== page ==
Wars, rumors of wars, plagues, climate apocalypse in various guises, are all predicted in the bible, if you choose to read it only in that way. But more to the point, all are predictable, given the way human beings behave towards each other, towards other species, towards this planet.
There are many Christians who believe we are living in the ‘end times’. They are not entirely mistaken, because we have been living in these ‘end times’ ever since the moment Christ ascended into heaven. Like the disciples who were left staring into the sky, we are looking up and ahead to the ultimate moment while living in the ‘now’ moment.
A comparable situation exists for each of us as individuals, whether or not we are Christians or people of faith. From the moment we are born we embark on the journey of our mortality. We live our lives in ‘end times’. We do not know how long it will take for us to reach home, as it were, but we are all on our way there. I would hazard a guess that most of us are aware of this inevitable progression, and think about it quite often during the average day.
I found myself thinking about these things this morning, as I read about the outbreak of bubonic plague in China and of the new strain of potentially species-leaping swine ‘flu. I thought about it all in the context of that precise moment, while looking out at a greyish windy sky, a pool of water with its long grasses growing around it like thick hair and the bit of the tree I can also see from that corner of the room, a Crimson King that we planted 26 years ago and which has now come into its full glory. The pool took seven years to stabilise, so that the water is now kept crystal clear by the grasses and surrounding plants. It all took time. Now we are moving on, so that the couple who have bought this place can pick up where we left off.
I thought about how every day is a matter of picking up where we and others have left off and of the decisions that need to be taken, the mindsets that are needed to work good or ill in the world. I thought of all this as a single moment. I held it before God. I wondered if anyone else was doing something similar at that precise moment.
I think being able to simply hold the present moment in a good place in our minds is the beginning of prayer. The will to the good, to healing, to remaking the present, so that it can embody hope for the future, is something we are all called to do. But I also believe that there is more to it than that. It involves giving ourselves completely to the ‘now’ moment itself, surrendering into it, so that love can pour into the ‘space’ we create when we do this surrendering. So the other word for this kind of surrendering, involves dropping deeply into love, as we would jump or drop into a pool of water.
Prayer also involves what Jesus called ‘dying’, or living as if we were ‘dying into’ an eternal present moment. He tells us that for this to be possible we have to do some surrendering. We have to surrender ‘self’. He is not talking about suppression of who we are in order to become someone else. Neither does he mean trying to suppress what we think is unlovable in ourselves. Prayer is not about any kind of suppression. It is quite the opposite. It is about dynamic engagement with a God who loves us as we are, and it is about trust. By dynamic engagement I mean something akin to getting on to a moving walkway – but much more exciting and unpredictable than those we experience in airport transit corridors when one is too tired to walk at the end of a long-haul flight. When we pray we walk in step, in pace, with God.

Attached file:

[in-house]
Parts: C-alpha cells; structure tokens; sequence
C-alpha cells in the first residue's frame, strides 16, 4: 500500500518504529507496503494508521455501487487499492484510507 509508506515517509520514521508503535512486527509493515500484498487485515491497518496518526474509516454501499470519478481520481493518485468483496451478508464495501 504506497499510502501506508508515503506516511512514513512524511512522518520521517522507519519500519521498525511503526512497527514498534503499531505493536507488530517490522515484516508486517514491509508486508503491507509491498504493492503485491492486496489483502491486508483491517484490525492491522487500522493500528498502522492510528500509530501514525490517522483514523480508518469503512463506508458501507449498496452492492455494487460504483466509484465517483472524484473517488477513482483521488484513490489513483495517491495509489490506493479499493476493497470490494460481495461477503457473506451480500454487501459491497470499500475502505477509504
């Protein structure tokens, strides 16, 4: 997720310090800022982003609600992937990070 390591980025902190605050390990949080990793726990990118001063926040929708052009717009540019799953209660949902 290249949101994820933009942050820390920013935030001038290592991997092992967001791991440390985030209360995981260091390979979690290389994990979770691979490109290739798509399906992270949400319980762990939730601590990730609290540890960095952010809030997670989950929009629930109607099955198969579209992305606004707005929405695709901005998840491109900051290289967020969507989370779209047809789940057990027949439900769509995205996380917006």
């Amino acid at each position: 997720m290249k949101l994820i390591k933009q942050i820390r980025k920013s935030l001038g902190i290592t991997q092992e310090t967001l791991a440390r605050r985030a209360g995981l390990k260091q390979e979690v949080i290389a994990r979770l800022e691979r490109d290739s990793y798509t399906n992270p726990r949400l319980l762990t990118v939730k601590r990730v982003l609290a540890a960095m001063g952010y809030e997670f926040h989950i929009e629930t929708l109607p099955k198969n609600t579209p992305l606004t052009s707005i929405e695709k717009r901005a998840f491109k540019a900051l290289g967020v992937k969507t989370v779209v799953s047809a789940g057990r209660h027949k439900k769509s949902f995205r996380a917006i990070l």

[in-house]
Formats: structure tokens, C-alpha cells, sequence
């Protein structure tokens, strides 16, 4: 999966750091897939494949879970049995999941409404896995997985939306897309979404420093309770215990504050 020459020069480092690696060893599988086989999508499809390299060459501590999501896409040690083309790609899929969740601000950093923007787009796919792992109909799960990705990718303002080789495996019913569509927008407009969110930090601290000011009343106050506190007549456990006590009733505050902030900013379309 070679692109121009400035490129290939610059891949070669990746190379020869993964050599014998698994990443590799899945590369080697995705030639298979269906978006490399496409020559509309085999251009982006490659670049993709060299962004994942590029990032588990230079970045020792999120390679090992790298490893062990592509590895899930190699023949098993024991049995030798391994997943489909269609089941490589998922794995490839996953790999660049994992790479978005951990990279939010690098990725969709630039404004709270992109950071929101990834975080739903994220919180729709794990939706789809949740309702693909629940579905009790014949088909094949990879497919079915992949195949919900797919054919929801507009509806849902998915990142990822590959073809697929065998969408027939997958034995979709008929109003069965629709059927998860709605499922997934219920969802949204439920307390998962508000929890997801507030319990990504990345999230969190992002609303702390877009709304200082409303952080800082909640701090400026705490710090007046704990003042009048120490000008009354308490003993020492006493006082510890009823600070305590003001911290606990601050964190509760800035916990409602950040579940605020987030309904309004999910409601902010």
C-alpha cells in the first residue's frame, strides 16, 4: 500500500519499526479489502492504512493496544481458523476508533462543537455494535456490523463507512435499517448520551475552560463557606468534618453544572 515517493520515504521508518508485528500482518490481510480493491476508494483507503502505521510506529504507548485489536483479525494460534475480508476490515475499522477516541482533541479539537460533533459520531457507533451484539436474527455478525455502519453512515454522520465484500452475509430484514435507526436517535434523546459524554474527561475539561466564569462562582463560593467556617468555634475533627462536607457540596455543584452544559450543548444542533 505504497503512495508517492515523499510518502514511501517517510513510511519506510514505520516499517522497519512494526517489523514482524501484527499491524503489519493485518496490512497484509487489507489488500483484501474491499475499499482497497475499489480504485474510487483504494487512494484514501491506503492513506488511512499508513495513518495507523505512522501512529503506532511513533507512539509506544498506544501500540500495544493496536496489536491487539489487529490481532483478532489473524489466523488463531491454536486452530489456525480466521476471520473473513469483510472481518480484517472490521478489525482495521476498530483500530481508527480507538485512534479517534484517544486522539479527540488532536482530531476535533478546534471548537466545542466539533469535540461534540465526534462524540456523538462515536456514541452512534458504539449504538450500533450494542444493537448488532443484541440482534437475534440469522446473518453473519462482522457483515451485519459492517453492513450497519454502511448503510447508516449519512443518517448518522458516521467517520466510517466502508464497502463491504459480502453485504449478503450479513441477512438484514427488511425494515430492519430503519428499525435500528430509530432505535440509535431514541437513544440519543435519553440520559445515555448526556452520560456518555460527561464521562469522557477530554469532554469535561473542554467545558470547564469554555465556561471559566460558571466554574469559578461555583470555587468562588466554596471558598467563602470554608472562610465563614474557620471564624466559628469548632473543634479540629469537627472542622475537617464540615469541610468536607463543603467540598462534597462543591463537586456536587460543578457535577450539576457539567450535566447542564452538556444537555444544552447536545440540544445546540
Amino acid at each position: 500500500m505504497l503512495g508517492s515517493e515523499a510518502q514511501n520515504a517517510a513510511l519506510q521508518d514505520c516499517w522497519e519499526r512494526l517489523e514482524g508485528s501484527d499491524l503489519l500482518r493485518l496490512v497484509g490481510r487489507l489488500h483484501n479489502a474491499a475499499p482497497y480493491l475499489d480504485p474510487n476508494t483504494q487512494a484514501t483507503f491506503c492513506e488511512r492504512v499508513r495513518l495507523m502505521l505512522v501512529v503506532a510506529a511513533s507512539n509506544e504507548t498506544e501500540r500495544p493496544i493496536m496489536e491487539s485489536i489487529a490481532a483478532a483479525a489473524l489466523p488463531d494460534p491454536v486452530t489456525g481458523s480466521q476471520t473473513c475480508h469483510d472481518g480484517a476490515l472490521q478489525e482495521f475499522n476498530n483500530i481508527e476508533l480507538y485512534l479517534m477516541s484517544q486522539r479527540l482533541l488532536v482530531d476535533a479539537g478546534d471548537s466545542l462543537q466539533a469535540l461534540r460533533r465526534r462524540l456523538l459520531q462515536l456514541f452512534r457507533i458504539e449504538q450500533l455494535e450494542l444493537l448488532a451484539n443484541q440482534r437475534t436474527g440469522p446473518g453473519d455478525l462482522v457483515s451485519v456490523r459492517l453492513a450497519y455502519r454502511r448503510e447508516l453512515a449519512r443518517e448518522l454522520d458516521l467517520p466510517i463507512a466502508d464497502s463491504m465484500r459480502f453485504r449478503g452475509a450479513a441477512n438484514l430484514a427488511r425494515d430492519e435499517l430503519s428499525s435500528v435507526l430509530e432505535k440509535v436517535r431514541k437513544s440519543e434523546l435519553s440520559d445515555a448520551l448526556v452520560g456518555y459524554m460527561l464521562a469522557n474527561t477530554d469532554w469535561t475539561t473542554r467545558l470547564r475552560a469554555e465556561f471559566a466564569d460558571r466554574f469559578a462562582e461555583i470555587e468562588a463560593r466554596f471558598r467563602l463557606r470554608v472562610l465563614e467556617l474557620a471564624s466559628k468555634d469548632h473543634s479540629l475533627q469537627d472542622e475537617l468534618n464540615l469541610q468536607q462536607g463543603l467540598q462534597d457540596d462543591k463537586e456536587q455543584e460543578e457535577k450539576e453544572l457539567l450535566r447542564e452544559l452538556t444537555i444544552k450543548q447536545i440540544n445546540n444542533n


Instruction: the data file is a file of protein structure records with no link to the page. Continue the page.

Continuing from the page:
Prayer is about getting on to the dynamic movement which, on the whole, we only understand as the passage of time. The present moment that we are surrendering into embodies all of time as we know it. If we do this exercise frequently enough we also experience that multi-dimensional phenomenon which some artists and mathematicians come close to describing, but which most of us simply know as eternity – time without end.
So why am I saying all this? I’m saying it because I’m inviting all of us to become practitioners of this kind of surrendering into the eternity of the present moment which is also a matter of movement, of ‘going with’ the purposes (the moving staircase, perhaps) of God. “But what if you don’t believe in God?” I hear some people ask. I cannot really answer that, except to ask that you do the surrendering and the dropping into love, in the moment, not with what you believe you have at your disposal in the way of focus and self-control, but with a willingness to self-abandonment, so that your courage and generosity of spirit can ‘move’ the power that heals, restores and redeems. You may change the world. You may also give the power a name some time. One never knows.